Breast Cancer Surgery May Soon Be Completed Successfully without Requiring Clinical Laboratory Testing and Pathology Reports

Proof-of-concept research investigates whether photoacoustic imaging can be used in place of traditional tissue staining procedures during cancer surgery to determine if all of the tumor has been removed Determining where breast cancer ends and healthy tissue begins is a critical part of breast cancer surgery. Surgeons are used to working closely during surgery with anatomic pathologists who generate pathology reports that specify the surgical or tumor margin, an area of healthy tissue...

Researchers at ORNL Blend Microscopy and Mass Spectrometry to Create a Tool That Simultaneously Identifies and Chemically Analyzes Substances

Oak Ridge National Laboratory sees potential for clinical laboratories and pathology groups to control disease and assess treatments What do you get by blending microscopy with mass spectrometry? A new multi-tasking tool for studying disease progression and response to treatments in patients. Combining these two technologies into a single device could also have uses for clinical laboratory scientists and pathologists. However, much research must be done before such a device is ready to obtain...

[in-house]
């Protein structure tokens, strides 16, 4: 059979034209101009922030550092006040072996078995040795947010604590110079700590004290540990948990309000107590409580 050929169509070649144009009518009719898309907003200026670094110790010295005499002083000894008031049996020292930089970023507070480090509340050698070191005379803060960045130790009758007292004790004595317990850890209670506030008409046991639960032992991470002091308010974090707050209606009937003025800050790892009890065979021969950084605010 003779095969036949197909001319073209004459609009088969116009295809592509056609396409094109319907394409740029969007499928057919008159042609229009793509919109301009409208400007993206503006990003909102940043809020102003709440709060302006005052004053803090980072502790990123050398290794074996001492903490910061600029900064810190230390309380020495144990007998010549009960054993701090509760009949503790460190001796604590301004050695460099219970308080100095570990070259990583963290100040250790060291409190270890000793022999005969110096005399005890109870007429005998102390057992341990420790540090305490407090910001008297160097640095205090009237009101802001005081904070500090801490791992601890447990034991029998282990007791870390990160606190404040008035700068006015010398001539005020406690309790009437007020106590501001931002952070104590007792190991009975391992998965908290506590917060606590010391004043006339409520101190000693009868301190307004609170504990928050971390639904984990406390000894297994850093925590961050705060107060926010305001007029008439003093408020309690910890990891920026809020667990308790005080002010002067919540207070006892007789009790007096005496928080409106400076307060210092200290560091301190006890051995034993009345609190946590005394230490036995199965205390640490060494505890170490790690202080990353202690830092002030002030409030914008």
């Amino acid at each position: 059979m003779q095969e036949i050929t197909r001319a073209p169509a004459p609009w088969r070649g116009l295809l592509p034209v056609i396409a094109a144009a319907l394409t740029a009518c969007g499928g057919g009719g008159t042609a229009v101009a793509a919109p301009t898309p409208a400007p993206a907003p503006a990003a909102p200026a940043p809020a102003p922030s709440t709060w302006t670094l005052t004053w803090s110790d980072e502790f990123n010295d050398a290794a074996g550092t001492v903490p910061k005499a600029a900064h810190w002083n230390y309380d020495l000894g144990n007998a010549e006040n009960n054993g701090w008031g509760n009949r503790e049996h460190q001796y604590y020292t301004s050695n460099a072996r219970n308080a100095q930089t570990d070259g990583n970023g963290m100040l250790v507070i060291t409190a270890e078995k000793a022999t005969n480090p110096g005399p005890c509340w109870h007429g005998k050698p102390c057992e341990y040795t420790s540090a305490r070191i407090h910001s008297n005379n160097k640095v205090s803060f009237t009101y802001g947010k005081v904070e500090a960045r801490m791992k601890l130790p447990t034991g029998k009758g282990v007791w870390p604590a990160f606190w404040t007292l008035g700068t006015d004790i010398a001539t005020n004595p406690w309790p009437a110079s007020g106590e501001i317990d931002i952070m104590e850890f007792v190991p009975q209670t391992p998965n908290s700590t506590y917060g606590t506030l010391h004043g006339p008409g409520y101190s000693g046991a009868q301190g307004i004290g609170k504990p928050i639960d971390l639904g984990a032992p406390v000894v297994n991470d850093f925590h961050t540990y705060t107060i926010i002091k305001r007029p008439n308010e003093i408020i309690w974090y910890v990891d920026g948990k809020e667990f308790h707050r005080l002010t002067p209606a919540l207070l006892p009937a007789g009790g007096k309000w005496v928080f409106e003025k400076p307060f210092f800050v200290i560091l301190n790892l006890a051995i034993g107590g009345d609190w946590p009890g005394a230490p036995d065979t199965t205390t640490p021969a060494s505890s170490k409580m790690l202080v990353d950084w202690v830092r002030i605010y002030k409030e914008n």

Australian Researchers Develop Lens to Transform Smartphones into Microscopes with Enough Resolution to Diagnose Skin Cancers; Goal is to Improve Access to Microscopy in Developing Countries

Pathologists will soon have multiple low-cost devices that allow their smartphones and notebook computers to function as microscopes Microscopy is going mobile and becoming accessible to people beyond pathologists. Researchers and entrepreneurs have invented lenses to transform smartphones and tablets into flat microscopes. Researchers at the Australian National University in Canberra, Australia, (ANU) have developed an optical lens that can be combined with a smartphone camera to create a...

Innovative Telemicroscopy Solution Can Allow City-Based Pathologists to Diagnose Specimens from Remote Regions

Pathologists can Read Blood Samples Remotely and Render Diagnoses Imagine using a miniaturized light field microscope attached to a mobile phone to support healthcare in remote and developing areas. One pioneering effort in this area won a 2010 Nokia Health Award and demonstrates to pathologists and clinical laboratory managers how innovative new technologies can be used to transform the way medical laboratory testing is performed. A development team from the University of California at...